• The Dream: DOD as the Nation’s Engine of Energy Innovation―When Jeffrey Marqusee looks at the US Department of Defense(DOD), what he sees is not history’s most fearsome warmachine, but a gigantic test-bed for advanced environmentaltechnologies. Marquseeruns the Pentagon’s environmentaltechnology programs, and he likes to tell anyone who will listenthat the DOD’s infrastructure includes 500 fixed installations(some the size and complexity of small cities), 546,000 buildingsand other structures and 160,000 non-tactical vehicles. ―Combine these numbers with the fact that no institution onEarth has anything close to the DOD’s buying power andtechnical capabilities, and it’s hard not to conclude, asMarqusee does, that the Pentagon has the capacity to becomethe world’s most important weapon in the fight to reducegreenhouse-gas emissions.‖ —Daniel Sarewitz, Nature, April 2010 7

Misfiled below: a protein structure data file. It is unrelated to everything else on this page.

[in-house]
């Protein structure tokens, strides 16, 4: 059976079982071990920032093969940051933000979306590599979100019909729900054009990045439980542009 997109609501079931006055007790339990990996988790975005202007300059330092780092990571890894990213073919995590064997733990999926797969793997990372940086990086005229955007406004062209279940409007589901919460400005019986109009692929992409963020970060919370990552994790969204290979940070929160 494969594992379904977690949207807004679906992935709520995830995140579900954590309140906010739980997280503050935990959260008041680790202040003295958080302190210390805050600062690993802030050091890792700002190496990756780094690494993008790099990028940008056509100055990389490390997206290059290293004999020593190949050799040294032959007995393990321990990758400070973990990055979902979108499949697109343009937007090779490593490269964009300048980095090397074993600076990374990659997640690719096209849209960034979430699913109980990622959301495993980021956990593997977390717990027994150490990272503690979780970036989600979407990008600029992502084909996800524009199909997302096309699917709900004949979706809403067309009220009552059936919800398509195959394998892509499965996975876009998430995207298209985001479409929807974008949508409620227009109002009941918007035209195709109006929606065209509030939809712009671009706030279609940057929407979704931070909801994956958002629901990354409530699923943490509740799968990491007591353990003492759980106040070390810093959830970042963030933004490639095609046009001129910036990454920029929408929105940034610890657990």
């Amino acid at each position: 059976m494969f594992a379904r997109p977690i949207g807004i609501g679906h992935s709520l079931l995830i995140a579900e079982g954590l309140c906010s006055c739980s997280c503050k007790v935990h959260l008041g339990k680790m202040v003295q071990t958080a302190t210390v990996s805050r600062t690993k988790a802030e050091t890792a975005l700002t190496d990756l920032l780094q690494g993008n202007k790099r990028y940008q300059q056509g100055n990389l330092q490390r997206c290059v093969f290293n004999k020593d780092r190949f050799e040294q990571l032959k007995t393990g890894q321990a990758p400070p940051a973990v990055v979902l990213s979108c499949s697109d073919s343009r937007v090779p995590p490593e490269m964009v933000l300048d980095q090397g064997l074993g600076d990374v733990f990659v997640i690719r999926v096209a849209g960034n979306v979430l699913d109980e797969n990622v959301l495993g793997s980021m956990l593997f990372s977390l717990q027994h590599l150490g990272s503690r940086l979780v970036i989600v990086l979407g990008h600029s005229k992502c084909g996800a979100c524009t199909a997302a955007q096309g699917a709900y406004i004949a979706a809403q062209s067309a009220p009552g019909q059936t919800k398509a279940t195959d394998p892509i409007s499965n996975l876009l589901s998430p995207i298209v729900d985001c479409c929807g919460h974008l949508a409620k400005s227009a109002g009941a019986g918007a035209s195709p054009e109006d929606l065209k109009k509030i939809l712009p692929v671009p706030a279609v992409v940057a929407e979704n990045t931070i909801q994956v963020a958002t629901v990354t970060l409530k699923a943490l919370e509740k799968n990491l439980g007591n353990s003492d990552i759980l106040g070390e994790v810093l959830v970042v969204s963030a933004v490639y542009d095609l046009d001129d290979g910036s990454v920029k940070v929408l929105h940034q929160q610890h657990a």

• Great Idea—But is it True?• DOD is investing in energy innovation—but will face increasing scrutiny.• Strong consensus among scholars and members of the military: DOD will not make a sustained, significant long-term commitment to any energy innovation efforts that do not enhance its ability to fulfill its core national security mission.• The range of technologies that are both mission-critical and climate & energy-critical is relatively narrow. Let’s be clear about what matters—while being humble in our application of that concept—our crystal ball is imperfect.• Some key technologies that DOD is focused on(biofuels, distributed PV, mobile batteries) may or may not be relevant to terawatt-scale climate solutions.• There may be some specific energy technologies where DOD can make vital, even unique contributions to the innovation and commercialization process. Small modular reactors (SMRs) and other advanced nuclear reactor designs appear the most promising specific technology area to me, but there may be others.• Beyond narrow technology areas, look to DOD for systemic lessons: Culture of innovation at DOD, and the strengths of (and lessons learned from) DOD’s innovation systems, are key assets that may be applicable in other federal agencies. 8